Intrinsic value

Intrinsic value – The difference between the fair value of the shares to which the counterparty has the (conditional or unconditional) right to subscribe or which it has the right to receive, and the price (if any) the counterparty is (or will be) required to pay for those shares. For example, a share option with an exercise price of CU15, on a share with a fair value of CU20, has an intrinsic value of CU5.

In finance, intrinsic value refers to the value of a company, stock, currency or product determined through fundamental analysis without reference to its market value. It is also frequently called fundamental value. It is ordinarily calculated by summing the discounted future income generated by the asset to obtain the present value. It is worthy to note that this term may have different meanings for different assets.

Benjamin Graham and Warren Buffet are widely considered the forefathers of value investing, which is based on the intrinsic valuation method. Graham’s book, The Intelligent Investor, laid the groundwork for Warren Buffett and the entire school of thought on the topic.

The term intrinsic means the essential nature of a something. Synonyms include innate, inherent, native, natural, deep-rooted, etc.

Some buyers may simply have a “gut feeling” about the price of a stock, taking into deep consideration its corporate fundamentals. Others may base their purchase on the hype behind the stock (“everyone is talking positively about it; it must be good!”).

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Investors are interested in cash available to stockholders. The internal factors above determine how much cash a company can expect to generate. So the methods we will learn that compute intrinsic value are based on cash generated and expectations for future growth.

Why Calculate Intrinsic Values?

Analysts and investors calculate intrinsic values for an important reason, they identify underpriced stocks. If an investor calculates an intrinsic value of $300 for a stock, and it is trading on the market for $250, it will be perceived as a bargain price and a good investment.

The Dividend Discount Method

The dividend discount method (DDM) is a quick and easy way to evaluate intrinsic value. It is especially useful for large, stable companies. The commonly used formula for the Gordon Growth version of the DDM is focused on dividends, which are cash paid to stockholders and their future growth. It is:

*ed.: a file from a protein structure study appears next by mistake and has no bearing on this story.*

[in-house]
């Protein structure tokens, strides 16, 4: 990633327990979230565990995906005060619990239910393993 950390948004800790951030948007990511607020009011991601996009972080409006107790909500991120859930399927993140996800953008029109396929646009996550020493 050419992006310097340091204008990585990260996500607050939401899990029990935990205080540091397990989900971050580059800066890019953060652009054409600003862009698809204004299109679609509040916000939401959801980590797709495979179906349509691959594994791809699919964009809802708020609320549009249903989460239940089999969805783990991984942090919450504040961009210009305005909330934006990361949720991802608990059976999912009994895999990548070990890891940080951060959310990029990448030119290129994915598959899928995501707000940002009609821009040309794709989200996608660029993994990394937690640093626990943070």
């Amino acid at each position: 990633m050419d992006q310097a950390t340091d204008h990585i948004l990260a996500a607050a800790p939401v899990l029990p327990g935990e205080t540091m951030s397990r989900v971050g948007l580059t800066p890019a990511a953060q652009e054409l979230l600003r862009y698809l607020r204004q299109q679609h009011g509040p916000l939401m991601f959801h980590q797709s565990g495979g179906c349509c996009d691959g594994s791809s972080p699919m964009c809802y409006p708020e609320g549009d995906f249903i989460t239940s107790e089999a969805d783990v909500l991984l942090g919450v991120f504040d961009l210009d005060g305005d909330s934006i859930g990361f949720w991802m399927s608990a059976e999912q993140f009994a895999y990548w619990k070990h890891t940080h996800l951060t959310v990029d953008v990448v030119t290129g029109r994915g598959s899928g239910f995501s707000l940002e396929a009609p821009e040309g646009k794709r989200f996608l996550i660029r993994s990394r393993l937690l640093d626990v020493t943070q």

Intrinsic Price of Stock = DPS1 / (r – g)


DPS1 = Expected dividends one year from the present

r = The discount rate or required rate of return on the investment

g = The annual growth rate of dividends in perpetuity

For instance, Mountain Energy Company is an established public utility with a stable customer base. It expects to pay a $15 dividend per share this year, which has had a stable 3% growth over the years. We will use 3% for g in the formula. The required rate of return for this type of investment is 8%, which is r in the formula. The intrinsic value of Mountain Energy Company’s shares is:

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$15 / (.08 – .03) = $300

The Discounted Cash Flow Method

The most widely used method for getting at intrinsic value is the discounted cash flow (DCF) method. It uses free cash flows rather than dividends to come up with a value. This method is also very flexible in that it allows for cash flow estimates to vary from year to year and works for any size company!

Let’s go through a simple example step-by-step. Cy Cycles carries a full line of road and mountain bikes. Cy and his partners have two very successful retail locations and plan an aggressive expansion over the next five years. They want to issue 3,000 shares of stock to investors and family members who will put down their money and make the growth possible. Cy and his partners are interested in estimating the intrinsic value of these shares. Beth is the partner who is the wizard of finance for the business! She and Cy are going to go through the steps to find out.

  1. Project free cash flow for the forecast years. Cy expects to have $10,000 in free cash flow for the current year. He expects that cash flows will grow by 20% each year for next five years.
  2. Come up with a discount rate. The number to focus on is assumed cost of equity. Beth tells Cy she will use 8%.
  3. Discount the projected free cash flows to present value. Beth has worked up a table that shows the estimated cash flows discounted for the first five years. Here it is:
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Year Free cash flow (CU) Discount calculation Present value free cash flows (CU)



10,000 / 1.08




12,000 / 1.08^2




14,400 / 1.08^3




17,280 / 1.08^4




20,736 / 1.08^5


After five years there is still a business that has value, the terminal value – Cy Cycles has done some investigation into past and similar transactions in the neighborhood and concludes that the terminal value is at best estimated as follows (as above):

r = The discount rate or required rate of return on the investment – 10%

g = The annual growth rate of free cash flows in perpetuity – 5%

the discount factor for the terminal value is then 1 / (0.1 – 0.05) = 20 times the free cash flow in year 5, i.e. 20,736 * 20 = 414,720, discounted 414,720 / 1.08^5 = 282,251. The total value is then the sum of all the present values or 340,043 or 113.34 per share (3,000 shares to be issued).

Intrinsic value

Intrinsic value

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